Assume we fix a degree $d$ polynomials $f$ of $k$ variables. (If it helps, let $t$ be the number of terms in $f$). Consider a list of real numbers $a_1,\ldots,a_n$, does there exist a permutation $\pi$, such that for all $i\leq n-k$ $$ f(a_{\pi(i)},a_{\pi(i+1)},\ldots,a_{\pi(i+k-1)}) \geq 0$$

How hard is this problem?


1 Answer 1


Let's assume that the numbers $a_1,\ldots,a_n$ are integers, so that the problem is in NP for any fixed $f$. We construct a polynomial $f$ so that the problem is NP-complete, by reduction from vertex cover in cubic graphs ($3$-regular graphs).

Let the instance of cubic vertex cover consist of a cubic graph $G=(V,E)$ and an integer $m$, and let $|V| = n$. Pick the first $n$ primes larger than $7$, $p_1,\ldots,p_n$. We construct the following sequence $\mathbf{a}$:

  • For each edge $(i,j)$, the numbers $p_i,p_j,p_{ij}$
  • For each vertex $i$, the numbers $p_i,p_i^3$
  • $m$ copies of $3$
  • $n-m$ copies of $5$
  • $9n/2$ copies of $2$
  • $11$ copies of $7$

Note that some numbers appear more than once. The intended solution sequence consists of eleven copies of $7$ followed by $n$ segments of length $12$ of the following two forms: either $$ 5,p_i,p_i^3,2,2,2,2,2,2,2,2,2 $$ where $1 \leq i \leq n$, or $$ 3,p_i,p_i^3,x_1,y_1,z_1,x_2,y_2,z_2,x_3,y_3,z_3 $$ where $1 \leq i \leq n$ and for $\alpha \in \{1,2,3\}$, $$ x_\alpha,y_\alpha,z_\alpha = 2,2,2 \quad \text{or} \quad p_i, p_ip_j, p_j \text{ for some edge } (i,j).$$ A sequence of that form encodes a vertex cover given by the vertices appearing in the second position in segments of the second form. It should be clear that such a sequence exists if and only if a vertex cover exists. It remains to show how we can test that a sequence is of that form using a single polynomial $f$ which is "run" on all chunks of length $12$.

We let $f = -f'$, where the function $f'(u,v,w,x_1,y_1,z_1,x_2,y_2,z_2,x_3,y_3,z_3)$ is a non-negative function which attains zero on exactly inputs of the following forms:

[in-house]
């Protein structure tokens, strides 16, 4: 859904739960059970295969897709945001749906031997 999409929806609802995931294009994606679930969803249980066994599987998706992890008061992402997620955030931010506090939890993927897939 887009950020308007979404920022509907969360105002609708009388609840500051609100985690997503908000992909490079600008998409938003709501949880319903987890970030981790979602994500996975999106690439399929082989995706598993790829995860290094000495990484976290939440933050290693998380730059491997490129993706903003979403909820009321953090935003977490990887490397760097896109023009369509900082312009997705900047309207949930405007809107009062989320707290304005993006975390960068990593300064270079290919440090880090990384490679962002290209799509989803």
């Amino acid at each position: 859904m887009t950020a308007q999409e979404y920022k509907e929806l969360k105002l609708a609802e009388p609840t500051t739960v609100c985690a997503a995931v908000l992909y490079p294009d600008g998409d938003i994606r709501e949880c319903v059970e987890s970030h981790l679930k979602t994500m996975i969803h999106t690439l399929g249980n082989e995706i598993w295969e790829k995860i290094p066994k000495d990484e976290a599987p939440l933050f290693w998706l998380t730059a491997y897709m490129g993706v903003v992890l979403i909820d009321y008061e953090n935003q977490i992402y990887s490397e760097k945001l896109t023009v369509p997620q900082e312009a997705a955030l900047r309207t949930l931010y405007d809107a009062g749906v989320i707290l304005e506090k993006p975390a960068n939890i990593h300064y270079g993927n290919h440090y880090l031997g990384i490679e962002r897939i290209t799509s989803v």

• $3 \in \{v,w,x_1,y_1,z_1,x_2,y_2,z_2,x_3,y_3,z_3\}$
  • $5 \in \{v,w,x_1,y_1,z_1,x_2,y_2,z_2,x_3,y_3,z_3\}$
  • $u = 5$, $w=v^3$ and $x_1=y_1=z_1=x_2=y_2=z_2=x_3=y_3=z_3=2$
  • $u = 3$, $w=v^3$ and for each $\alpha \in \{1,2,3\}$, either $x_\alpha=y_\alpha=z_\alpha=2$ or $x_\alpha=v$ and $y_\alpha=x_\alpha z_\alpha$

This polynomial can be constructed using the following three rules:

  • A condition $I = J$ is represented by $(I - J)^2$
  • Given two non-negative polynomials for the conditions $C_1,C_2$, the condition $C_1 \lor C_2$ is represented by $C_1 C_2$
  • Given two non-negative polynomials for the conditions $C_1,C_2$, the condition $C_1 \land C_2$ is represented by $C_1 + C_2$

Let $\mathbf{b}$ be any permutation of $\mathbf{a}$ for which your condition holds. Since $f'$ is non-negative, it must be that one of the above conditions holds for each segment of length $12$. In particular, any segment of length $12$ must contain $3$ or $5$ somewhere. Considering the number of these compared to the length of the sequence, we see that its general form is: eleven arbitrary elements followed by $n$ segments starting with $3$ or $5$. Each segment starting with $5$ is of the form $$ 5,q,q^3,2,2,2,2,2,2,2,2,2. $$ We conclude that $q = p_i$ for some $1 \leq i \leq n$. Each segment starting with $3$ is of the form $$ 3,q,q^3,x_1,y_1,z_1,x_2,y_2,z_2,x_3,y_3,z_3. $$ As before, $q = p_i$ for some $1 \leq i \leq n$. Furthermore, for each $\alpha \in \{1,2,3\}$, either $x_\alpha = y_\alpha = z_\alpha = 2$ or $x_\alpha = p_i$ and $y_\alpha = p_i z_\alpha$. In the latter case we conclude that $z_\alpha = p_j$ and $y_\alpha = p_ip_j$ for some edge $(i,j)$.

In both cases, none of the elements in the segments are equal to $7$, and we conclude that the first eleven elements in the sequence must be $7$. Let $S$ be the set of $i$ such that there is a segment of the form $3,p_i,\ldots$. Since there are exactly $m$ copies of $3$, $|S| = m$. For every edge $(i,j)$, the number $p_{ij}$ appears somewhere, and the only legal place is a $3$-segment. We conclude that $S$ is a vertex cover of length $m$.

This shows that if your condition holds then the graph has a vertex cover of size $m$. Conversely, if the graph has a vertex cover of size $m$ then we can construct a sequence satisfying your condition by assigning each edge to one of the vertices covering it. This proves the validity of the reduction. The reduction is also polynomial time (note that the primes $p_1,\ldots,p_n$ can be found using brute force), showing that your problem is NP-hard, and so NP-complete.


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